One Shade Too Many?

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Tom Muckian

Tomorrow, Thursday the 18th June, sees the publication of “Grey”, the follow up to E L James trilogy,  Fifty Shades of Grey. Fans will tell you the significance of the date (June 18th is its “hero’s” birthday). It may be a new novel, but it isn’t a new story. The previously published, Fifty Shades trilogy, has already given us Anastasia Steele’s story in all its latex clad glory. This time around James is giving us the same story again, this time from the “male” perspective.So although Grey is a spanking new novel, the spanking is not.


On finishing the Harry Potter series J K Rowling cleverly wrote her follow up, not only with new characters, but in an entirely new genre. A Casual Vacancy was an adult novel and was generally well received by fans and critics alike. She further established her non Potter writing credentials under the pseudonym Robert Galbraith with the Cormoran Strike novels. Only now eight years later is she finally talking of a return to the Potter character for a new novel. There is always a danger that authors will go to the well once too often with a well loved character. Rowling recognised this, and has has successfully avoided the danger of being a one trick pony (albeit a hugely successful one)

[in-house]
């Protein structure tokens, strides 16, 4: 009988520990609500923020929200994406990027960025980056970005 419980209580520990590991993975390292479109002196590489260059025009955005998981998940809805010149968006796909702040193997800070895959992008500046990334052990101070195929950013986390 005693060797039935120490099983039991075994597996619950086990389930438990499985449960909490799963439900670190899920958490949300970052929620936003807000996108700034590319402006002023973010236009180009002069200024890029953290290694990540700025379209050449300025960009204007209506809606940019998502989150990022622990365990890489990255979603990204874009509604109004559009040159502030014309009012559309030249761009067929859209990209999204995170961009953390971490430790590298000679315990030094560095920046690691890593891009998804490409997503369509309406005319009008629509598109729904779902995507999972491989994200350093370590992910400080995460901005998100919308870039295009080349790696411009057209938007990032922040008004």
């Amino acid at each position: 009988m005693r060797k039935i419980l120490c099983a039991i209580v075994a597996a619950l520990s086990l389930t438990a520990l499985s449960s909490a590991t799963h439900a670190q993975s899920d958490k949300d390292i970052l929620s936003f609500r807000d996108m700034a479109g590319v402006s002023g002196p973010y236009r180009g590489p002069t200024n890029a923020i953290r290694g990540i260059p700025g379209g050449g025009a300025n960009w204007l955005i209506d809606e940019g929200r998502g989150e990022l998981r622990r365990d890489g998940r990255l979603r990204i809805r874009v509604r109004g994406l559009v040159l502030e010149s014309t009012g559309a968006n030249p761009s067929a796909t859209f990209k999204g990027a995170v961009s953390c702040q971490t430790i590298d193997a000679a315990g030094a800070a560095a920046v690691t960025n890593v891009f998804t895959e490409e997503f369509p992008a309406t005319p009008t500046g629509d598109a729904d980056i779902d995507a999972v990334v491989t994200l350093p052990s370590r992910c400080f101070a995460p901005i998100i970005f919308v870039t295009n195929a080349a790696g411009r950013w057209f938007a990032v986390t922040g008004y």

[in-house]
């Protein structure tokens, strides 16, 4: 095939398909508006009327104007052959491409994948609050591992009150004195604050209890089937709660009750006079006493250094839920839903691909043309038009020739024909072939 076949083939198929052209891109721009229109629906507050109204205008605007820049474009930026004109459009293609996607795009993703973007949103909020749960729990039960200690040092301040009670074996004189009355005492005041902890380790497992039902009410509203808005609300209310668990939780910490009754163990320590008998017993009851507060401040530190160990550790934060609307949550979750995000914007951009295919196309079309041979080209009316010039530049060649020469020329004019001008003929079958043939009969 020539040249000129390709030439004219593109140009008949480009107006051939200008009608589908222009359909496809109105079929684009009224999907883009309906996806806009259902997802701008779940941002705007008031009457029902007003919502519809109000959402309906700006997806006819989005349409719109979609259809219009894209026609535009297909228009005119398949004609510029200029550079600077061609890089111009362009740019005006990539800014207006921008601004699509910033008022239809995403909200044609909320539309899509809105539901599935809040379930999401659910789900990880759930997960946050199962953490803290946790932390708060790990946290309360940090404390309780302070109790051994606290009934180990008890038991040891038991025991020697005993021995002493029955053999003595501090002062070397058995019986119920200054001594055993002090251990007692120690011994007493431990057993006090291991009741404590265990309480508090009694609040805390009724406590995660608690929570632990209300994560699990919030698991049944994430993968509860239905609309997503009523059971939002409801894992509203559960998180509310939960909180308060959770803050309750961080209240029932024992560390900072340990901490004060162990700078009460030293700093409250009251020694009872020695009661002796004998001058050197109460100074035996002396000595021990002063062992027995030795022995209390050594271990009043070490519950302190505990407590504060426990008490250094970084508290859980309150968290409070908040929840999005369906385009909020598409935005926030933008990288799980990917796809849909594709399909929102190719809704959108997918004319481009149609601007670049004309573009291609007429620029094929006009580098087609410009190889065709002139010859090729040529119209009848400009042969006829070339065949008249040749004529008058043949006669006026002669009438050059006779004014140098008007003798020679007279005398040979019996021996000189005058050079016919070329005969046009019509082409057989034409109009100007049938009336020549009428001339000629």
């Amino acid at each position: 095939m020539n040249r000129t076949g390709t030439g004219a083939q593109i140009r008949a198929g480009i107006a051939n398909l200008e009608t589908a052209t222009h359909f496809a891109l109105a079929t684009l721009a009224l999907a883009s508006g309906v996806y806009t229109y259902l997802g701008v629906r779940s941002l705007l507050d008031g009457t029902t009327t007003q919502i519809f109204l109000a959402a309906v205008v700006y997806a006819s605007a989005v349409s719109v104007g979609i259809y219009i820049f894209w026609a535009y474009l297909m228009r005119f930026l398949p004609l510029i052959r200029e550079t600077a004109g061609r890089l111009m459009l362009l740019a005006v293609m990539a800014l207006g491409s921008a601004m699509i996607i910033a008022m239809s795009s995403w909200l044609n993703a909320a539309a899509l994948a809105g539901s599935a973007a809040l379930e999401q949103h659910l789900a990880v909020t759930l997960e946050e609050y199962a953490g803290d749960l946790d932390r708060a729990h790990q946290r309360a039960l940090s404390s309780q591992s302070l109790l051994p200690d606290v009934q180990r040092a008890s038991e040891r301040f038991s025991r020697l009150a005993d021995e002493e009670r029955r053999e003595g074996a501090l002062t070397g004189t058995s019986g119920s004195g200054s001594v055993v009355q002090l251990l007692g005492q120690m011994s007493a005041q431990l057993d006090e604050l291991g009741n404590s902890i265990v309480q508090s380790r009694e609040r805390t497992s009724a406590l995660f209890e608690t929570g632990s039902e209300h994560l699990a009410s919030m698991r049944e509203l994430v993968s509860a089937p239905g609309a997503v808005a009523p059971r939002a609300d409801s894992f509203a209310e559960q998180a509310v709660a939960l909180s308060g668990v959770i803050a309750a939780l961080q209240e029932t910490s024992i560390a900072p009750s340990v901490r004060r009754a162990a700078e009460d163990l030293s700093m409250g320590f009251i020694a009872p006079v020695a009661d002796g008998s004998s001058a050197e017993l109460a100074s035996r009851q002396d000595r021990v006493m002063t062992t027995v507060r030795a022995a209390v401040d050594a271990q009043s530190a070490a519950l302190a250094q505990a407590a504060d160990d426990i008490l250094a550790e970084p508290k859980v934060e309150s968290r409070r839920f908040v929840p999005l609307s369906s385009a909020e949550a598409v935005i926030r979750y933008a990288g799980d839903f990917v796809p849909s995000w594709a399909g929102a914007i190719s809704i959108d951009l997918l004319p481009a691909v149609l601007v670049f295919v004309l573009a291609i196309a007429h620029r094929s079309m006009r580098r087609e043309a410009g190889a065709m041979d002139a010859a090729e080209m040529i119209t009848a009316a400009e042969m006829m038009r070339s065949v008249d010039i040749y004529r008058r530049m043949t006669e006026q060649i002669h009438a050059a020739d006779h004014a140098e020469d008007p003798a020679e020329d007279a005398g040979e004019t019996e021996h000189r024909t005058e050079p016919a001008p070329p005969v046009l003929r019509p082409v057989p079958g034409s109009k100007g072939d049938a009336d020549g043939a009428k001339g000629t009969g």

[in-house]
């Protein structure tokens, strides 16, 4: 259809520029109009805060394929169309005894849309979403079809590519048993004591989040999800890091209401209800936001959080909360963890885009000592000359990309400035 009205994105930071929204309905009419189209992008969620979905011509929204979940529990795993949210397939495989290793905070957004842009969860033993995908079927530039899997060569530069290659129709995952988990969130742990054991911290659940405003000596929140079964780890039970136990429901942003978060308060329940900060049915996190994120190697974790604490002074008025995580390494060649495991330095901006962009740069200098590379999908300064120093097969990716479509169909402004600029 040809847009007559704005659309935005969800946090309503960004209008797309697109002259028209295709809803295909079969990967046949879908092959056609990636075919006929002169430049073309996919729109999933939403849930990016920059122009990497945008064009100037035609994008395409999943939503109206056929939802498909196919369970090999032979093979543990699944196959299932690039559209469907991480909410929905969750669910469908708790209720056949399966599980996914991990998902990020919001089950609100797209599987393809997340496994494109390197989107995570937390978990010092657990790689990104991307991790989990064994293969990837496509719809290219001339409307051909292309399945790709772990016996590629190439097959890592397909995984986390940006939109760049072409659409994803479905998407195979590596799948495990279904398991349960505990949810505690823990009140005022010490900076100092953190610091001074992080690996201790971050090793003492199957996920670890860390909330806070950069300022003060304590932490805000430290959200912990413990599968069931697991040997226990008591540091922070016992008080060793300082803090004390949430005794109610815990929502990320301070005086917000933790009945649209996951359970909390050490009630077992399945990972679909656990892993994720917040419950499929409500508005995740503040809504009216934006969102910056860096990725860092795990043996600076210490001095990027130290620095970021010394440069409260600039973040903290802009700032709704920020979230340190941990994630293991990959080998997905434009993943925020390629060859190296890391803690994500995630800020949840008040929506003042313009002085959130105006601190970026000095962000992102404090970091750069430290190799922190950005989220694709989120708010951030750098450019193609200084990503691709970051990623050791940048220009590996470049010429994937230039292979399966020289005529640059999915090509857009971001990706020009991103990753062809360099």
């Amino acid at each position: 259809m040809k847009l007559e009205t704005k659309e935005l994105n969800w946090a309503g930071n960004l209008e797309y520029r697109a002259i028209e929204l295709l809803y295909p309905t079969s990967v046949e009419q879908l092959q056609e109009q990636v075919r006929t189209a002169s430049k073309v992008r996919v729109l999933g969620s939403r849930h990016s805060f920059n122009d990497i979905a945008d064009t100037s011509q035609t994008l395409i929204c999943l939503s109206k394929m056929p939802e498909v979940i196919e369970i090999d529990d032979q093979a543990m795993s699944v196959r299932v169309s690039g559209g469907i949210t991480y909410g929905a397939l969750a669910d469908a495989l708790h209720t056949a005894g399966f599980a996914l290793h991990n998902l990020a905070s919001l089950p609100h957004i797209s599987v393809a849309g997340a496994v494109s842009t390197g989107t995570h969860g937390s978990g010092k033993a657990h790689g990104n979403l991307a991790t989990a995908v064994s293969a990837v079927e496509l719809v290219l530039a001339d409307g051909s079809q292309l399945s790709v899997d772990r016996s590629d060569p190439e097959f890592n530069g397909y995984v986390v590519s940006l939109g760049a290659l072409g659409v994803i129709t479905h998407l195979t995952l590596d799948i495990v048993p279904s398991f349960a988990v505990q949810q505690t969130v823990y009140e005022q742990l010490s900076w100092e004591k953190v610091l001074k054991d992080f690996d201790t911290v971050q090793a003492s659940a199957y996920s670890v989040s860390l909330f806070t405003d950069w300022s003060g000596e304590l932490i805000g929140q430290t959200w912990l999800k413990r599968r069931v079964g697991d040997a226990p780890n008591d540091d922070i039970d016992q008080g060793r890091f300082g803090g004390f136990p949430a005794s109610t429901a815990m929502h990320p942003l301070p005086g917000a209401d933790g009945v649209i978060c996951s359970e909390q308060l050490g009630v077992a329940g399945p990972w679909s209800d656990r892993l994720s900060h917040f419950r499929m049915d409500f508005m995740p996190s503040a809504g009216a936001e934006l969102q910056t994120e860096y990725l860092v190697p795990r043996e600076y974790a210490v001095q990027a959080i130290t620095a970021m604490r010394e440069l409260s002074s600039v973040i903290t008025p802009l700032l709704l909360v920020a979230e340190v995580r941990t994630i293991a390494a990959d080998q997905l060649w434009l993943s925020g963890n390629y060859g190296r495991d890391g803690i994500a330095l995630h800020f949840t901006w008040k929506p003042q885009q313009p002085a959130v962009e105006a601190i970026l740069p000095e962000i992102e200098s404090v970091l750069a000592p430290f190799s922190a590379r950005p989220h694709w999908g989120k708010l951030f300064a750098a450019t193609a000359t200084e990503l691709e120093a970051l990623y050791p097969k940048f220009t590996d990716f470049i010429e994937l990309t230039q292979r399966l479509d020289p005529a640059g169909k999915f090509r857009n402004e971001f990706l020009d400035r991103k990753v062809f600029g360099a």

As someone who hasn’t read any of the previous novels I must admit to a certain curiosity as to how it will be received. Fans will no doubt be curious but will the 70 million who have already read the book, really want to read the same story all over again? The original books although wildly popular were generally poorly reviewed critically. One critic stating that, “they had never read anything so badly written that got published”, further commenting that”it makes Twilight look like War and Peace”.  Its success then is more likely to be the unusual subject matter. Unusual for a mainstream novel that is. That and timing. The world, or the books’ readers at least, were ready for Fifty Shades of Grey. Will Grey be met with a “been there done that” indifference, or will fans slavishly lap it up? The new book certainly doesn’t have originality on its side. Novelty, maybe? Timing?, the publication of the novel three years after the last book and four months after the movie adaptation was released, seems strange. Why not closer to the movie’s release? Author E L James has take quite a risk therefore, in publishing Grey as her first novel since the Fifty Shades trilogy. Will fans feel short changed?

Maybe James is suffering from writers block? Maybe she’s smarting from the critical mauling the originals received and is looking to rewrite the story in an attempt to win the critics over? Either way its a huge risk. I’ll leave it to others to gauge the wisdom of her decision. I have no doubt the book will sell in huge numbers. The real question is where does James go next. No matter how well or how poorly received Grey really isn’t anything more than a stopgap.

Grey is available in paperback from Thursday 18th and can be bought at Roe River Book. It retails at €9.99.